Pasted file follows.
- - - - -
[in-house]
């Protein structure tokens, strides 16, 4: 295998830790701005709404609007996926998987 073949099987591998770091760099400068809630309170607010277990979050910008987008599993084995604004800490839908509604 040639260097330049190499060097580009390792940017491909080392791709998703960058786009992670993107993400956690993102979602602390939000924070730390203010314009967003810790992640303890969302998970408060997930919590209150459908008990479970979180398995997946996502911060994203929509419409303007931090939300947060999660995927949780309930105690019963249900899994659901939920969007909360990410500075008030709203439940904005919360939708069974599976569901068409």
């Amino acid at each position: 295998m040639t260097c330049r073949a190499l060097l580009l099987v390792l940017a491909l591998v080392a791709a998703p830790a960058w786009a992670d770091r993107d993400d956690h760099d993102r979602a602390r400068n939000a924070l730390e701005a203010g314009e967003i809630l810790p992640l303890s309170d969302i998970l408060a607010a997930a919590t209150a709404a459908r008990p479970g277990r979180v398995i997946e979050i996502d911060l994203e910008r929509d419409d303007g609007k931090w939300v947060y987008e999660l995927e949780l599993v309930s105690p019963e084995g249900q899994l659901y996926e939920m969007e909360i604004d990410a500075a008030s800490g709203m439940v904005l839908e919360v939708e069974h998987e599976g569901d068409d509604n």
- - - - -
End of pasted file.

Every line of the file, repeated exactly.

[in-house]
């Protein structure tokens, strides 16, 4: 295998830790701005709404609007996926998987 073949099987591998770091760099400068809630309170607010277990979050910008987008599993084995604004800490839908509604 040639260097330049190499060097580009390792940017491909080392791709998703960058786009992670993107993400956690993102979602602390939000924070730390203010314009967003810790992640303890969302998970408060997930919590209150459908008990479970979180398995997946996502911060994203929509419409303007931090939300947060999660995927949780309930105690019963249900899994659901939920969007909360990410500075008030709203439940904005919360939708069974599976569901068409």
């Amino acid at each position: 295998m040639t260097c330049r073949a190499l060097l580009l099987v390792l940017a491909l591998v080392a791709a998703p830790a960058w786009a992670d770091r993107d993400d956690h760099d993102r979602a602390r400068n939000a924070l730390e701005a203010g314009e967003i809630l810790p992640l303890s309170d969302i998970l408060a607010a997930a919590t209150a709404a459908r008990p479970g277990r979180v398995i997946e979050i996502d911060l994203e910008r929509d419409d303007g609007k931090w939300v947060y987008e999660l995927e949780l599993v309930s105690p019963e084995g249900q899994l659901y996926e939920m969007e909360i604004d990410a500075a008030s800490g709203m439940v904005l839908e919360v939708e069974h998987e599976g569901d068409d509604n």